Development of an integrated management approach to controlling bacterial speck of tomato.
Ncwane, Nonduduzo Charity.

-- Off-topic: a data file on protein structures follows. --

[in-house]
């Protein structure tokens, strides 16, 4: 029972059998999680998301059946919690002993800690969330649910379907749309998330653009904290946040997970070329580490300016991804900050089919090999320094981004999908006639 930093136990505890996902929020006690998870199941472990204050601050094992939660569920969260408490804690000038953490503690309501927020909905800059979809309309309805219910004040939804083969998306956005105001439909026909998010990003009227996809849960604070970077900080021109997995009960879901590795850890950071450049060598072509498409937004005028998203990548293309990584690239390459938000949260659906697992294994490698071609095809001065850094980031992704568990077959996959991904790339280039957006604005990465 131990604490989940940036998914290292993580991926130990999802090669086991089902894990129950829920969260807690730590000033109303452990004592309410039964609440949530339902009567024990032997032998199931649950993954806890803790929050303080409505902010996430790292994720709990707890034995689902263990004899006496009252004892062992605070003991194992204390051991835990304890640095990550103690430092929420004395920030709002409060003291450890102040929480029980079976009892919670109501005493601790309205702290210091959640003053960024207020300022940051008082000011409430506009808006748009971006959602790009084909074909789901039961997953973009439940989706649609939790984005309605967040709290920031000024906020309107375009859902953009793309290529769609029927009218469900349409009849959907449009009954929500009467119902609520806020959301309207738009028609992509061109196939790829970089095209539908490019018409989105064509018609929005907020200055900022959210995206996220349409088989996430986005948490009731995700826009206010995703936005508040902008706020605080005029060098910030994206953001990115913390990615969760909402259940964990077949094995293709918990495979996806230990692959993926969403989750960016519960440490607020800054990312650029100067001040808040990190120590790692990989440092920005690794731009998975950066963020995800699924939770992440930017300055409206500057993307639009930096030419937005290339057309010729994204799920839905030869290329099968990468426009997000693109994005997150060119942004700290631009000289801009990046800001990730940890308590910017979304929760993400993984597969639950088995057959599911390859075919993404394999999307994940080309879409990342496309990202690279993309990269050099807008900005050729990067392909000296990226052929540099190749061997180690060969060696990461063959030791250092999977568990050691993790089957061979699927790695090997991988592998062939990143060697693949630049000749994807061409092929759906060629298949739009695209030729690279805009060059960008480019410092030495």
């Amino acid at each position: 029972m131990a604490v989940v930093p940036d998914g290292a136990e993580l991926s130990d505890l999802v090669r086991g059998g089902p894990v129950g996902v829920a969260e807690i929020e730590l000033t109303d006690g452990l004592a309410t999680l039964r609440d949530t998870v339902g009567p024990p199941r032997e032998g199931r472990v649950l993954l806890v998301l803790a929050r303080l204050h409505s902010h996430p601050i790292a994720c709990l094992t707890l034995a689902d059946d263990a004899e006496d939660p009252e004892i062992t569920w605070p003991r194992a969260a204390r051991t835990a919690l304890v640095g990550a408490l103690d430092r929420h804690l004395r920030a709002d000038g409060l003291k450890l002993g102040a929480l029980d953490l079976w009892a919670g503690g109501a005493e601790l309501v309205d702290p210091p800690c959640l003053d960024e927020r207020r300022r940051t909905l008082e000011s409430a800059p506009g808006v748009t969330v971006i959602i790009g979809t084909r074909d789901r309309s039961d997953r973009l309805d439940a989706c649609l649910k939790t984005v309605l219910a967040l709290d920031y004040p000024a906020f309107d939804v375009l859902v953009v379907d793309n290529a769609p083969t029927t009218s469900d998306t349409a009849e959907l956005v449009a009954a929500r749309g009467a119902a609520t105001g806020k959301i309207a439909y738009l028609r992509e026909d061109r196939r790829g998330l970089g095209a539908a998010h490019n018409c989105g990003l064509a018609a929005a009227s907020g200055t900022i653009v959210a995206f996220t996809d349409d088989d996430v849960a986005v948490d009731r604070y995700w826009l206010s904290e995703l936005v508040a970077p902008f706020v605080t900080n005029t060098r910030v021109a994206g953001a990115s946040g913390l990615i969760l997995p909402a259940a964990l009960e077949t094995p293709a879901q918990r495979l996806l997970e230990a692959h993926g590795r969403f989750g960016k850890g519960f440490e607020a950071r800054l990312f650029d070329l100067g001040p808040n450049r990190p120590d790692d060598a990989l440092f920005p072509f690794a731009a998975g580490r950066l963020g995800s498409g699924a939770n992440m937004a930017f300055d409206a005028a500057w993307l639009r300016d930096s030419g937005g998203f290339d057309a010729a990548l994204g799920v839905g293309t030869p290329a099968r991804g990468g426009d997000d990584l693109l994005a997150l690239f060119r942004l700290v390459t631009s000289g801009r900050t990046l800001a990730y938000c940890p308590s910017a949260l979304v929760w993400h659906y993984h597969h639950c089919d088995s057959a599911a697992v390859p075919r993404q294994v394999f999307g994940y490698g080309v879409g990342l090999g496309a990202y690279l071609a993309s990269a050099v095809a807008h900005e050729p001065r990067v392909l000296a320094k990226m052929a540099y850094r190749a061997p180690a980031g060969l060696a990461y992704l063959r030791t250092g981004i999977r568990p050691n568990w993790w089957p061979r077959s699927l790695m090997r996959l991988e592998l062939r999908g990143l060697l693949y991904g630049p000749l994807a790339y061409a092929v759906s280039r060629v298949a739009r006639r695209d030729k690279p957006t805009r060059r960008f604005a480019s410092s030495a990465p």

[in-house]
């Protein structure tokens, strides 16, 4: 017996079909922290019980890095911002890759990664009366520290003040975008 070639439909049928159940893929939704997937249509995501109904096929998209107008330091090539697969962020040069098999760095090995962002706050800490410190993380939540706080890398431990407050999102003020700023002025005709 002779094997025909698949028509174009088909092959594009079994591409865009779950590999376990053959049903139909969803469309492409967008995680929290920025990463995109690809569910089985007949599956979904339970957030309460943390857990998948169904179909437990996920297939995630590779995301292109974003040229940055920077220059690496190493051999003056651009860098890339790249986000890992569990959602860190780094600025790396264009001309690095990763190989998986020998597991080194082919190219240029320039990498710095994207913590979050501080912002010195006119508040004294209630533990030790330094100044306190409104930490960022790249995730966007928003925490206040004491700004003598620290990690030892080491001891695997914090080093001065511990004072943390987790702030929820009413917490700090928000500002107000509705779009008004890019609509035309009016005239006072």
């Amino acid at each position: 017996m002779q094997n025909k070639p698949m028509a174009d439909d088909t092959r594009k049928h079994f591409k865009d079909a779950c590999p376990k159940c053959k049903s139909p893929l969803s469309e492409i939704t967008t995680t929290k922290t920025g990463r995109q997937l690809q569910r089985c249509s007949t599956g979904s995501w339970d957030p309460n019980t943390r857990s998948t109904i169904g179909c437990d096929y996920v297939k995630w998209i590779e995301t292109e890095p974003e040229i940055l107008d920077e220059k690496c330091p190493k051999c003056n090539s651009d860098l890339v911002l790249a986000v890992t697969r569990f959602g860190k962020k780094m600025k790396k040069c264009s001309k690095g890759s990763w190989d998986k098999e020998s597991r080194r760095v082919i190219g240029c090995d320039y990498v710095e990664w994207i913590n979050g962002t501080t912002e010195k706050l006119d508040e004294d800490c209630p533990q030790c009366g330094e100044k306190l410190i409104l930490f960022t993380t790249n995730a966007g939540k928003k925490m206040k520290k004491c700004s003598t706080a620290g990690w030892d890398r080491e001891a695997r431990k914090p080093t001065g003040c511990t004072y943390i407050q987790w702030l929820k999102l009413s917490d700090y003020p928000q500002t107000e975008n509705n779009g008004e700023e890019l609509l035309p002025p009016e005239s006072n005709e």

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Bacterial speck of tomato caused by Pseudomonas syringae pv. tomato (Pst) is an economically important bacterial diseases in many tomato growing regions worldwide. The development of bacterial speck epidemics is favoured by cool temperatures, high humidity and prolonged leaf wetness. As a result of infection, dark-brown to black coloured lesions surrounded by halos that eventually lead to premature defoliation are observed. Yield reduction results from the reduced photosynthetic capacity of infected leaves, resulting in flower abortion. Infected tomato fruit become unattractive and unsuitable for sale on the fresh market or for processing. In this study 250 bacterial and 100 yeast isolates were obtained from diseased and healthy tomato leaf samples. These were screened in vitro for activity against Pst. Thirty bacterial and 20 yeast isolates demonstrated significant inhibition of Pst. During the secondary in vitro screening, 10 bacterial and 7 yeast isolates successfully inhibited the growth of Pst on tryptone soy agar (TSA) plates and were selected for further studies under greenhouse conditions. Bacterial Isolates LN17, LN24 and LN10 showed clear zones of inhibition against Pst ranging from 26–29 mm in diameter. During in vitro screening, seven yeast isolates were selected, based on their ability to reduce the development of bacterial speck lesions on tomato leaves over a period of 7 d using a detach-leaf technique. Yeast Isolates IB7, Y54 and Y21 moderately suppressed bacterial speck lesions and were rated Class 2 on a five class rating system. Isolate Y25 was the best isolate and was rated Class 1. Scanning electron microscopy revealed that yeast cells colonised the leaf surface. Ten bacterial and seven yeast isolates selected from in vitro screening were further screened under in vivo under greenhouse conditions for their ability to control bacterial speck of tomato. Two of the bacterial isolates were identified as Bacillus cereus; one as B. thuringiensis; 5 as Bacillus spp.; and 2 as unidentified Bacillus spp. Two of the yeast isolates were identified as Rhodotorula glutinis; two as Rhodotorula mucilaginosa; and the remaining three isolates as Cryptococcus magnus, C. diffluens and Rhodosporidium babjevae, respectively. Bacterial isolate Bacillus thuringiensis LN1 and Bacillus sp. LN10 reduced AUDPC units by 25 and 52% and by 51 and 48% in Experiments 1 and 2, respectively compared to the pathogen inoculated control. Yeast isolates Rhodotorula glutinis Y25 and Bacillus cereus Y14 caused reductions in AUDPC units by 95 and 86% and 42% and 58% in Experiments 1 and 2, respectively, compared to the pathogen inoculated control. Based on the results from the greenhouse studies, two isolates (one bacterial and one yeast) were selected for further studies under nursery conditions. These two isolates were Bacillus sp. Isolate LN10 and R. glutinis Isolate Y25. Reduced concentrations of a plant activator, acibenzolar-S-methyl (ASM) and a plant sanitiser didecyl-dimethyl-ammonium chloride (DDAC), were evaluated for their effect on bacterial speck under greenhouse conditions in an effort to use them together with the two selected biological control agents as an integrated strategy to manage bacterial speck. Treatment with 25% of the recommended concentration of acibenzolar-S-methyl caused significant disease suppression (81.2% control) in both Experiments 1 and 2. Treatment with 25% of the recommended concentration of didecyl-dimethyl-ammonium chloride reduced disease severity by 6.3% and 9.3% in Experiments 1 and 2. The best control strategies were selected for integrated disease management studies under greenhouse and nursery conditions. Two biological control agents, Bacillus sp. LN10 and R. glutinis Y25, the plant sanitizer DDAC (at 25% of recommended strength) and the plant defence inducer ASM (at 25% of recommended strength) were used. It was found that any combination with 25% ASM caused significant disease reduction. 25 % ASM + Bacillus sp. LN10 + R. glutinis Y25 had a synergistic effect and gave disease reduction of 99.1% and 92.62% under greenhouse and nursery conditions, respectively, and was more effective than the copper bactericide control. All combinations with 25% DDAC provided no significant disease control. The combination treatment of 25% DDAC + Bacillus sp. LN10 + R. glutinis Y25 was ineffective under greenhouse and nursery conditions. The combination treatment of the two biological control Bacillus sp. LN10 + R. glutinis Y25 was ineffective under greenhouse and nursery conditions.